During his time as the president of Zimbabwe, Robert Gabriel Mugabe was internationally recognized as a statesman, an educator and a visionary.
“Zimbabwe became the diplomatic hub of the region all because of meaningful sentiments that the president exhibited then,” said Patrick Russo, a journalist and political analyst.
Mugabe received honorary degrees y many esteemed institutions like St. Augustine’s in Tanzania, Lomonosov State University in Russia, Michigan State University in US and Edinburgh University in UK.
He, however, is a graduate of the University of Fort Hare in 1951, while he successively earned six further degrees through distance learning. With all that, Mugabe appeared to be on the road to a progressive future.
One of Mugabe’s priorities was to educate Zimbabweans. He also took economic initiative to spur the country’s economy by introducing a five-year plan in 1989 that allowed farmers to set their own prices. This paid off immediately as the agricultural sector grew progressively.
After the success of the agricultural sector, in 2000 Mugabe decided to distribute land from white settlers as they had occupied fifteen million hectares of farm land. He then transferred three million into black hands for farming.
“Since the majority of our people depend on the land for sustenance and livelihood, we need to ensure they have access to the land, and that Africans vast agricultural potential, is fully earnest,” told the former president of Zimbabwe, Robert Mugabe.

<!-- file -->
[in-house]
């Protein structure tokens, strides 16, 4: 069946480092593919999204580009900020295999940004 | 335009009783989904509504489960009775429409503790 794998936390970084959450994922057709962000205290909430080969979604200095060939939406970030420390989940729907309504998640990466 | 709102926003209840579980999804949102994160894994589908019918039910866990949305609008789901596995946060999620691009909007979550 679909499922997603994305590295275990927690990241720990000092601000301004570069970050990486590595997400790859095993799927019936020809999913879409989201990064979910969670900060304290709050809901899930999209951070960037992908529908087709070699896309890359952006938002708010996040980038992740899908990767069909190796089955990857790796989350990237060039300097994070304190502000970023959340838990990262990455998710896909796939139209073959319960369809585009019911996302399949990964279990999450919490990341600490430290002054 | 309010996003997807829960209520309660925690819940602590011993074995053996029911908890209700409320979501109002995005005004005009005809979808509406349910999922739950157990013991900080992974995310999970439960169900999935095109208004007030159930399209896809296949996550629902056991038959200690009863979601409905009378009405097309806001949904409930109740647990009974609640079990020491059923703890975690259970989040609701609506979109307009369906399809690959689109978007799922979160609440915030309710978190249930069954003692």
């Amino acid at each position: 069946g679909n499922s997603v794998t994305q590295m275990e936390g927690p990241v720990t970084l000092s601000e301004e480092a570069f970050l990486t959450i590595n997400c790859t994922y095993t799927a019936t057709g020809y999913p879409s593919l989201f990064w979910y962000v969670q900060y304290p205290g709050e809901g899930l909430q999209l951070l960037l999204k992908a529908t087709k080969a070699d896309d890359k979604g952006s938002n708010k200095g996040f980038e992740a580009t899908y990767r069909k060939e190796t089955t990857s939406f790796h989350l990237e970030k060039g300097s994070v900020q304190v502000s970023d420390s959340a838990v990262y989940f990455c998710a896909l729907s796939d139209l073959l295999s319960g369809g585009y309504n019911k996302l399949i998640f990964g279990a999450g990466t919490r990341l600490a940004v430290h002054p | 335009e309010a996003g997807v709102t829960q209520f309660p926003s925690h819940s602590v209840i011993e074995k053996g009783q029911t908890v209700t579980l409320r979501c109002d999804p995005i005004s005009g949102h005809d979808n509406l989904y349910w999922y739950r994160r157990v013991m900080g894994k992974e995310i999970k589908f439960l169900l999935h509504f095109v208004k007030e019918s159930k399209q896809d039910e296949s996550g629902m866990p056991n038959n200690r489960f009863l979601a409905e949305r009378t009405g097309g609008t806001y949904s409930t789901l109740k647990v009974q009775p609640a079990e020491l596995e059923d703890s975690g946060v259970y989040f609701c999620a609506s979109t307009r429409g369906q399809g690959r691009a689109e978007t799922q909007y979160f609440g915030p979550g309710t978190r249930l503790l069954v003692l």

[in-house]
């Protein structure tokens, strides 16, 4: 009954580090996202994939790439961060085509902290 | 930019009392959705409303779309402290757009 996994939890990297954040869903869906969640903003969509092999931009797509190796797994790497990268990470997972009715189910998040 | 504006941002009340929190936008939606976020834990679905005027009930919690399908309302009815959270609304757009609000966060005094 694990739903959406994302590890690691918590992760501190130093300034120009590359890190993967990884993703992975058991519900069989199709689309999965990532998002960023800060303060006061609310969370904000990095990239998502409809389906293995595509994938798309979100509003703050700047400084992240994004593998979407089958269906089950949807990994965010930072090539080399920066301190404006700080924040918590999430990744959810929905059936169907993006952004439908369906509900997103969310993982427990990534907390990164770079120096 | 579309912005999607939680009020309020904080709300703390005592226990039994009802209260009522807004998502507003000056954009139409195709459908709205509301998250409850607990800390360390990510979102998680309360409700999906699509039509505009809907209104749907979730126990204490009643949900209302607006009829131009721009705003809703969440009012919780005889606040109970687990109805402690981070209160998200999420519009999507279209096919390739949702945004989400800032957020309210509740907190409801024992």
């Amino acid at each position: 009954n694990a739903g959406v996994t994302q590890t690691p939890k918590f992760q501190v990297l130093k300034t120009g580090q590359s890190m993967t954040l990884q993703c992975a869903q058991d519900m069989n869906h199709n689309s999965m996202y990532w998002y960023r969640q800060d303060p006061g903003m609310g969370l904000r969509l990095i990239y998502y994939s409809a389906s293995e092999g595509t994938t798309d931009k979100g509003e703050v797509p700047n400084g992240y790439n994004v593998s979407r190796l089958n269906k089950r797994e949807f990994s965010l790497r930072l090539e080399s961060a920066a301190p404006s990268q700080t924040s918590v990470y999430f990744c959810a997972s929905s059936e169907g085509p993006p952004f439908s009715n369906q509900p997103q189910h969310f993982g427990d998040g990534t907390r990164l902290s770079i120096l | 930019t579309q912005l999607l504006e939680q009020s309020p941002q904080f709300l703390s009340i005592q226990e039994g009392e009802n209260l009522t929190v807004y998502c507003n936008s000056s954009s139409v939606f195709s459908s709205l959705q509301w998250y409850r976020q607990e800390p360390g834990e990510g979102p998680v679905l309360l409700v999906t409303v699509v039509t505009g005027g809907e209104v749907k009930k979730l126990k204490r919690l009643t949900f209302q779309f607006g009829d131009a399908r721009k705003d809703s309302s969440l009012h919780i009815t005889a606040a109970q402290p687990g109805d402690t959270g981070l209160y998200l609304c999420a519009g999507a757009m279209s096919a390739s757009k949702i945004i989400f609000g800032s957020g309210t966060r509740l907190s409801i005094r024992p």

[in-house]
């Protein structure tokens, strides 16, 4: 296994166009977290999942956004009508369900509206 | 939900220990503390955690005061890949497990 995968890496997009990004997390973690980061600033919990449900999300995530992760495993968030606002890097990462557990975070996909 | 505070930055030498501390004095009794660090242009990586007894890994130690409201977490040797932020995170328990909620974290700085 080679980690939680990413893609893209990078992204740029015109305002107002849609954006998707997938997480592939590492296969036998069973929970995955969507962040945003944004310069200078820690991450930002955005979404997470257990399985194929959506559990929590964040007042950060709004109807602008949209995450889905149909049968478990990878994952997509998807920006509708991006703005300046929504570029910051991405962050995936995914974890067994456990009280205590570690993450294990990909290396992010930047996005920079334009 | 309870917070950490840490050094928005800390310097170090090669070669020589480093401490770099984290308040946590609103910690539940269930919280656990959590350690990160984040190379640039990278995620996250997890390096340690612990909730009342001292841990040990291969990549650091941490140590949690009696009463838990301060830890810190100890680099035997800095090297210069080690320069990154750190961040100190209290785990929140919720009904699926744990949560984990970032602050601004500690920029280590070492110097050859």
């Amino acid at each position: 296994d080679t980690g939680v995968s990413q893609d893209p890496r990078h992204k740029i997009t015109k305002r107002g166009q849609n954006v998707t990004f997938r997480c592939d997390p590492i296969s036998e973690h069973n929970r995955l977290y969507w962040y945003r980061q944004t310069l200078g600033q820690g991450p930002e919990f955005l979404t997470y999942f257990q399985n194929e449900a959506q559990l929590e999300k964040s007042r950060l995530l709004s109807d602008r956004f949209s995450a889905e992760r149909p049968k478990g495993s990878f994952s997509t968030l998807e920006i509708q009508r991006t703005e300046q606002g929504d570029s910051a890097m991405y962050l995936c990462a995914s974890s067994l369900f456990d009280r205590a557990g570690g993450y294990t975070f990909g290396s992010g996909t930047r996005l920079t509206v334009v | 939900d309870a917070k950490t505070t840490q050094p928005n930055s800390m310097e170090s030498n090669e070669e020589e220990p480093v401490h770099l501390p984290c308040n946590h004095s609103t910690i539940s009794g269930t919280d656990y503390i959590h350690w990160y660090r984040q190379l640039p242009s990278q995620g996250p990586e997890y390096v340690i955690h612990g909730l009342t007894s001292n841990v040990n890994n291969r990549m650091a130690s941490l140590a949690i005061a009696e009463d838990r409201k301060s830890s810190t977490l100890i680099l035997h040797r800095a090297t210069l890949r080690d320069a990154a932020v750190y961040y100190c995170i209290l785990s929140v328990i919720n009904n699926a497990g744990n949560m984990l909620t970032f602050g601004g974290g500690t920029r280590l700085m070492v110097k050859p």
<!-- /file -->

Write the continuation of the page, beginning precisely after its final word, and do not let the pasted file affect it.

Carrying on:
“We were held under siege and forced into closure on the farm in 2000,” said John Worsely, a white farmer.
Mugabe was then to compensate the white farmers and have the new black farmers taught how to farm. But local politics and unfulfilled pledges of financial help from the British government doomed the program to failure.
The unpremeditated consequences were a huge drop in productivity and eventually, a virtual food crisis.
“What we have, even the former president regretted it during his 91st birthday interview, was that he allocated people big portions of land that they were not able to farm,” said Patrick Russo, a journalist and political analyst.
Maintaining his popularity among Zimbabweans, Mugabe won the 1990 polls with 83% of the popular vote. In the 1996 poll, he won with 90% after a withdrawal, shortly before the election from his opponents Abel Muzorewa and Ndabaningi Sithole. And in 2002, against Morgan Tsvangirai, Mugabe won by 14%.
It was in 2008 elections that Morgan Tsvangirai stood against Mugabe and lost due to boycotting a rerun. Tsvangirai was then appointed as the Prime Minister of Zimbabwe. They worked together to revive the country’s economy that had dropped in eighteen years due to inflation.
In 1980, the Zimbabwe Dollar stood at 1 ZWD to 1.47 USD, while in 2008, it stood at 2,600,000,000 ZWD to 1 USD. In 2009, Zimbabwe started using the US Dollar as the official currency that stopped the economy’s hyperinflation.
As a symbol of British anger at human rights abuses in Zimbabwe, Robert Mugabe’s honorary degrees from The University of Massachusetts and the University of Edinburgh were rescinded, while stripped off his British Knighthood that he had received in 1994 from the Queen.
“Unfortunately, human nature is such that you remember the most immediate, you don’t remember the distant,” Simba Makoni, a former Minister in Mugabe’s Government said.
In November 2017, Robert Mugabe bowed to pressure from the military and stood down as the president of Zimbabwe, ending his 37 years in ruling.